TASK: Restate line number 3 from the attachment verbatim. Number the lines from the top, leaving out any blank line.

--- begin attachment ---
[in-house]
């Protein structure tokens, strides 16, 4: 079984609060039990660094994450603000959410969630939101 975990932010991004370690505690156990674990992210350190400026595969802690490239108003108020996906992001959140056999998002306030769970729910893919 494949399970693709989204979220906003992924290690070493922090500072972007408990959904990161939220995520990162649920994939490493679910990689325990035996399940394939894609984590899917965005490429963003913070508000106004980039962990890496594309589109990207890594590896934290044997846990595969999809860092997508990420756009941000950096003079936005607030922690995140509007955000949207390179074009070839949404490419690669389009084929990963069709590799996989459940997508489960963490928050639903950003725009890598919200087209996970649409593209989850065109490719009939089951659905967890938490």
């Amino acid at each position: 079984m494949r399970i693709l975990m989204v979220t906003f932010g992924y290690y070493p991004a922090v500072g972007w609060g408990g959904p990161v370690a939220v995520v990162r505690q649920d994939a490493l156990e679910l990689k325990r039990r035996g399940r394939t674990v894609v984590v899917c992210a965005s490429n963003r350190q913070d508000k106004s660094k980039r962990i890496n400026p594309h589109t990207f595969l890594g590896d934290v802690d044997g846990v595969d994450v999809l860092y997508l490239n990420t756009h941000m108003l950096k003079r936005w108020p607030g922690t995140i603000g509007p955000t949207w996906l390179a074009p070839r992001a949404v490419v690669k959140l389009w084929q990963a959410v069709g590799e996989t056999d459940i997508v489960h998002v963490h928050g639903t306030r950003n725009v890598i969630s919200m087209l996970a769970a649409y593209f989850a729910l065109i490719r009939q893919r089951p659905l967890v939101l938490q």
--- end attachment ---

């Amino acid at each position: 079984m494949r399970i693709l975990m989204v979220t906003f932010g992924y290690y070493p991004a922090v500072g972007w609060g408990g959904p990161v370690a939220v995520v990162r505690q649920d994939a490493l156990e679910l990689k325990r039990r035996g399940r394939t674990v894609v984590v899917c992210a965005s490429n963003r350190q913070d508000k106004s660094k980039r962990i890496n400026p594309h589109t990207f595969l890594g590896d934290v802690d044997g846990v595969d994450v999809l860092y997508l490239n990420t756009h941000m108003l950096k003079r936005w108020p607030g922690t995140i603000g509007p955000t949207w996906l390179a074009p070839r992001a949404v490419v690669k959140l389009w084929q990963a959410v069709g590799e996989t056999d459940i997508v489960h998002v963490h928050g639903t306030r950003n725009v890598i969630s919200m087209l996970a769970a649409y593209f989850a729910l065109i490719r009939q893919r089951p659905l967890v939101l938490q």